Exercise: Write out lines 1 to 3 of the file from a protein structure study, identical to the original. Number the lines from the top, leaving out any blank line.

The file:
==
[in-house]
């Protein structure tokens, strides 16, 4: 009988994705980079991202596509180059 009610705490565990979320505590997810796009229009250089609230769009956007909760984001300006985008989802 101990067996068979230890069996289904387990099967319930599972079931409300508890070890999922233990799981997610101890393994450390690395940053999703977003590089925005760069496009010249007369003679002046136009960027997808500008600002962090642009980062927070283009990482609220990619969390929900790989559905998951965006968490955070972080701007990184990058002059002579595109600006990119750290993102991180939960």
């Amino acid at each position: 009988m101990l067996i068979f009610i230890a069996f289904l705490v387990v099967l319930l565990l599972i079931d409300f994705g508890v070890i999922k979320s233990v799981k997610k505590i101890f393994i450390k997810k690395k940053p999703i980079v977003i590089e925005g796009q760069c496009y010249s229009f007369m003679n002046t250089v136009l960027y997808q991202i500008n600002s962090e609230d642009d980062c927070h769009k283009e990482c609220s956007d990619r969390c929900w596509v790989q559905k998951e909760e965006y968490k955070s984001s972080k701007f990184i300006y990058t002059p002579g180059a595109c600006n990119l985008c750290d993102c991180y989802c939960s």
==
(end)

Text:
[in-house]
């Protein structure tokens, strides 16, 4: 009988994705980079991202596509180059 009610705490565990979320505590997810796009229009250089609230769009956007909760984001300006985008989802 101990067996068979230890069996289904387990099967319930599972079931409300508890070890999922233990799981997610101890393994450390690395940053999703977003590089925005760069496009010249007369003679002046136009960027997808500008600002962090642009980062927070283009990482609220990619969390929900790989559905998951965006968490955070972080701007990184990058002059002579595109600006990119750290993102991180939960």
């Amino acid at each position: 009988m101990l067996i068979f009610i230890a069996f289904l705490v387990v099967l319930l565990l599972i079931d409300f994705g508890v070890i999922k979320s233990v799981k997610k505590i101890f393994i450390k997810k690395k940053p999703i980079v977003i590089e925005g796009q760069c496009y010249s229009f007369m003679n002046t250089v136009l960027y997808q991202i500008n600002s962090e609230d642009d980062c927070h769009k283009e990482c609220s956007d990619r969390c929900w596509v790989q559905k998951e909760e965006y968490k955070s984001s972080k701007f990184i300006y990058t002059p002579g180059a595109c600006n990119l985008c750290d993102c991180y989802c939960s």